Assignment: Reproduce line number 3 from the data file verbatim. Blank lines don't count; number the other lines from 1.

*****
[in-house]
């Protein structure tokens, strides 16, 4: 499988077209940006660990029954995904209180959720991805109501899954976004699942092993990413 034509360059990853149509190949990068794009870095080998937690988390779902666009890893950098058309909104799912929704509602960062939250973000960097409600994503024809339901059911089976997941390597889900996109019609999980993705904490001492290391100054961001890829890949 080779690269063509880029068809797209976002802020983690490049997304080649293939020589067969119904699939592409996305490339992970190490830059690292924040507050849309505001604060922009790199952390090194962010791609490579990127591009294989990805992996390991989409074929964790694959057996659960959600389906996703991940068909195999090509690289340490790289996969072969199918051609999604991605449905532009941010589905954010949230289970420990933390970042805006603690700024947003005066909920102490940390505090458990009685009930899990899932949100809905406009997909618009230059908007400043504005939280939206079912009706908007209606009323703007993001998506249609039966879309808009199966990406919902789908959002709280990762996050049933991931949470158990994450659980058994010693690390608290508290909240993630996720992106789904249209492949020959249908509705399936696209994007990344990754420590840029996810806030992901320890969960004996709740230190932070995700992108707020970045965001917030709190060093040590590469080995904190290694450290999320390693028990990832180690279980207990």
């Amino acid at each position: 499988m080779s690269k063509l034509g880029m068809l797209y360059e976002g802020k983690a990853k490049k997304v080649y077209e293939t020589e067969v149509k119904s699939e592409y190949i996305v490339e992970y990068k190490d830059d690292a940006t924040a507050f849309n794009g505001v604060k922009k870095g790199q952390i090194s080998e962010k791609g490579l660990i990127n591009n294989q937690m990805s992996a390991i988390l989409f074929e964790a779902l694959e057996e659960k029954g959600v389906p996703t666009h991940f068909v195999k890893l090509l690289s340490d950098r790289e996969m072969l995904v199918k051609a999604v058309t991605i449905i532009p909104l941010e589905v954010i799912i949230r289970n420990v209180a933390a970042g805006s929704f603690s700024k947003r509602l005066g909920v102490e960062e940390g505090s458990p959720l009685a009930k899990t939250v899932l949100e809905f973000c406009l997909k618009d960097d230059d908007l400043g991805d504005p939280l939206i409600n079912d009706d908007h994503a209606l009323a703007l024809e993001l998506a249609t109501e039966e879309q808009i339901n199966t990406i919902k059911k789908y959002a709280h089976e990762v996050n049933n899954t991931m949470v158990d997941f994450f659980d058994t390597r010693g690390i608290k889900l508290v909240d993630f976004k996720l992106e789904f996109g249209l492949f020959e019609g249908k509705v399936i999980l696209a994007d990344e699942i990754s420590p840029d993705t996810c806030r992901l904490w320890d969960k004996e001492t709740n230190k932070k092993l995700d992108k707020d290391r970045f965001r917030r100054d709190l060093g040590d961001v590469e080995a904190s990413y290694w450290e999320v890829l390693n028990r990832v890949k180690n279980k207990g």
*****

């Amino acid at each position: 499988m080779s690269k063509l034509g880029m068809l797209y360059e976002g802020k983690a990853k490049k997304v080649y077209e293939t020589e067969v149509k119904s699939e592409y190949i996305v490339e992970y990068k190490d830059d690292a940006t924040a507050f849309n794009g505001v604060k922009k870095g790199q952390i090194s080998e962010k791609g490579l660990i990127n591009n294989q937690m990805s992996a390991i988390l989409f074929e964790a779902l694959e057996e659960k029954g959600v389906p996703t666009h991940f068909v195999k890893l090509l690289s340490d950098r790289e996969m072969l995904v199918k051609a999604v058309t991605i449905i532009p909104l941010e589905v954010i799912i949230r289970n420990v209180a933390a970042g805006s929704f603690s700024k947003r509602l005066g909920v102490e960062e940390g505090s458990p959720l009685a009930k899990t939250v899932l949100e809905f973000c406009l997909k618009d960097d230059d908007l400043g991805d504005p939280l939206i409600n079912d009706d908007h994503a209606l009323a703007l024809e993001l998506a249609t109501e039966e879309q808009i339901n199966t990406i919902k059911k789908y959002a709280h089976e990762v996050n049933n899954t991931m949470v158990d997941f994450f659980d058994t390597r010693g690390i608290k889900l508290v909240d993630f976004k996720l992106e789904f996109g249209l492949f020959e019609g249908k509705v399936i999980l696209a994007d990344e699942i990754s420590p840029d993705t996810c806030r992901l904490w320890d969960k004996e001492t709740n230190k932070k092993l995700d992108k707020d290391r970045f965001r917030r100054d709190l060093g040590d961001v590469e080995a904190s990413y290694w450290e999320v890829l390693n028990r990832v890949k180690n279980k207990g």